As the second last month comes to an end, the November Fest of 2009, which is the curtain raiser for the much bigger cultural event next month, has already wrapped up after an impressive showing. With every performance attracting a full house audience, this festival is here to stay. Started by the Friday Review of The Hindu group of newspapers, this is the fifth edition of the festival which is already a huge sensation among music lovers – local and foreign.

This year saw an amalgamation of four foreign artists and two Indian artists, who between them performed six different kinds of music from all over the world in six days. Each one is a maestro, well known and acknowledged worldwide.
Abida Parveen started the Fest with a celebrated and mystical performance on November 17. Quoting messages of many Muslim saints, including Prophet Muhammad, in her lyrics, her artistry was very plain for everyone to see. The highlight of the evening was the Punjabi song ‘Main Har Dam Rab Rab Kardi’. Her fluent and harmonious composition was honored with two well deserved standing ovations.

She was followed by Pandit Channulal Mishra, who engrossed the audience with his stylishly-crafted music of the Kirana Gharana. A traditionalist in performance, his style was well received by the crowd with ‘Wah! Wah!’s throughout, for they could unmistakably feel his rapport with the audience.

Engaging in the traditional way - Pandit Channulal Mishra
The next performance was by the Australia based James Ryan Quartet, famed for their technique, precision and ideas. Comprising of James Ryan on the saxophone and flute, Scott Tinkler on the trumpet, Steve Hunter on the electric bass, and Ken Edie on the drums, they left the audience awe-struck by the end of the performance.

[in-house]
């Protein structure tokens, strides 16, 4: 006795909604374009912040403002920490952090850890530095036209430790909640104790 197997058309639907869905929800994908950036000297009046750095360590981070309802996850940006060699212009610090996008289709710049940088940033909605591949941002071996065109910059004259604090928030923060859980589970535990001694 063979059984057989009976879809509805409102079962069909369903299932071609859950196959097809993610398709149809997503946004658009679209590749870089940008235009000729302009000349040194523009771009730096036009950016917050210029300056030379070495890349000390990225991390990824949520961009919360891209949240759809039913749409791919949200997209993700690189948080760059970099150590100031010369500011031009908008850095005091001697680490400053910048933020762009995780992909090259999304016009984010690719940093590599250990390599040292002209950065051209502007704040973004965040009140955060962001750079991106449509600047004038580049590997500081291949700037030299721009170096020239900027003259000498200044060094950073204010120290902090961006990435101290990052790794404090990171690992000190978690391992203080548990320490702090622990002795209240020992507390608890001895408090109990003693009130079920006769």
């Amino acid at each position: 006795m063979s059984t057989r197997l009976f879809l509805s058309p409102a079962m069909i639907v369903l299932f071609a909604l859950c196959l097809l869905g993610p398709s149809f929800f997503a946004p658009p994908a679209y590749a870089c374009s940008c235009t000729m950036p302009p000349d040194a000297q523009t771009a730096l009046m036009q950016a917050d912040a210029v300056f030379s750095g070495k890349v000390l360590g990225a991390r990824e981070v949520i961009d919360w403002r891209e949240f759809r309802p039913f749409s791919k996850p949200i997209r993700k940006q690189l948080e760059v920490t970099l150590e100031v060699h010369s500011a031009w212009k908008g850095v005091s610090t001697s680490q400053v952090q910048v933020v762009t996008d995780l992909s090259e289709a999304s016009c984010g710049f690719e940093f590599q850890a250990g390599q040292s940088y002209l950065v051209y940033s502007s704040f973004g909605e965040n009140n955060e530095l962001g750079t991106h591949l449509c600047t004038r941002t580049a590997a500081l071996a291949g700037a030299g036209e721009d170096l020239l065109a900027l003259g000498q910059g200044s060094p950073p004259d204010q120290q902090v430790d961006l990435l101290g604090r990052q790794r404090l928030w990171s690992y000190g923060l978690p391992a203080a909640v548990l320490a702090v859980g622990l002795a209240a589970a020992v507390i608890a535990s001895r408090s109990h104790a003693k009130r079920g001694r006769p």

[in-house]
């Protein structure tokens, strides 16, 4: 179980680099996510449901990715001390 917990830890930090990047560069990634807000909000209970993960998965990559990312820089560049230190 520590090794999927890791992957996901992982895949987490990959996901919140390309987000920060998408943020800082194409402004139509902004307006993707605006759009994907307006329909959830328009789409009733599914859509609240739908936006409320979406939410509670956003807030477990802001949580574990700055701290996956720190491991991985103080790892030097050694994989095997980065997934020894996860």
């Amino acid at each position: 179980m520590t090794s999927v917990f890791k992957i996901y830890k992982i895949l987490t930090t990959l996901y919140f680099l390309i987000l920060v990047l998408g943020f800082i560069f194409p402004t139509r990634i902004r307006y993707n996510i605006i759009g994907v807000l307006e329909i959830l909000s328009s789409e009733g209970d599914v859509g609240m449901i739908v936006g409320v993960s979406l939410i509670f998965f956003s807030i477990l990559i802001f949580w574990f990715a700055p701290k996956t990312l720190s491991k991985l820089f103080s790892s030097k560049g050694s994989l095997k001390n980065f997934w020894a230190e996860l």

Quartet anyone?  - James Ryan
November 20 saw the ‘jugalbhandi’ of two classical musicians – O.S. Arun and Sanjay Abhyankar. Although the required heights and pitches were not reached, the combination of a Hindustani singer and a Carnatic vocalist to perform the celebrated Surdas’ compositions itself leaves one wanting for more. ‘Sur Sagar’, an extraordinary work of poetry, was ventured with varying emotions, situations and tempos to create a flawless recital.

A tribute to 'Sur Sagar' - O.S.Arun and Sanjay Abhyankar 
‘Gong Myoung’, a young band, came to join the celebrations the next day. A group of four friends sharing an amazing bond, both on and off stage, were able to extend this rapport with the audience too. Performing for the first time in Chennai, they had the crowd dancing and singing to their tunes very soon. Interspersing traditional Korean melodies with perky sounds, they performed using traditional instruments to provide messages of joyous mirth.

Playing it the Korean way...- Gong Myoung
The Fest ended with a rousing finale by the 40 year old rock band from Africa, Osibisa, who have returned to Chennai after three decades. Attired in clothes as vibrant and eclectic as their music, they enchanted a fervent audience with their musical tempo. Though their recent numbers, which were reserved for the end, weren’t as captivating as the earlier songs, the crowd thoroughly enjoyed their performance. What more could be the proof of such enjoyment, than the fact that the crowd kept asking for encores after almost every song.

Creating the African rock magic again- Osibisa
A blend of traditional Kirana Gharana and exceptional Sufiana with a pinch of Australian technique and a concoction of classical Sur Sagar intermingled with a smidgen of youthful ‘Gong Myoung’ brewed perfectly with the rocking and involving Osibisa created the ideal formula to stand true to the concept behind the Fest; leaving the Chennai crowd wanting for more to be served on their platter. Truly a huge affair, the November Fest 2009 has helped the Chennai crowd to get into the mood of celebration of music, to end the year on a melodious note.

Nov 22, 2009

A foreign ode to an Indian festival

At Music Academy, 168, TTK road,  Mylapore
From 17 - 22 November, 7.15 pm
Tickets Rs.3000, 1750, 600, 350-ground seats; Rs. 1000, 200-balcony
Available at The Music Academy, Landmark Nungambakkam and Concord Motors, No.42 Velachery Road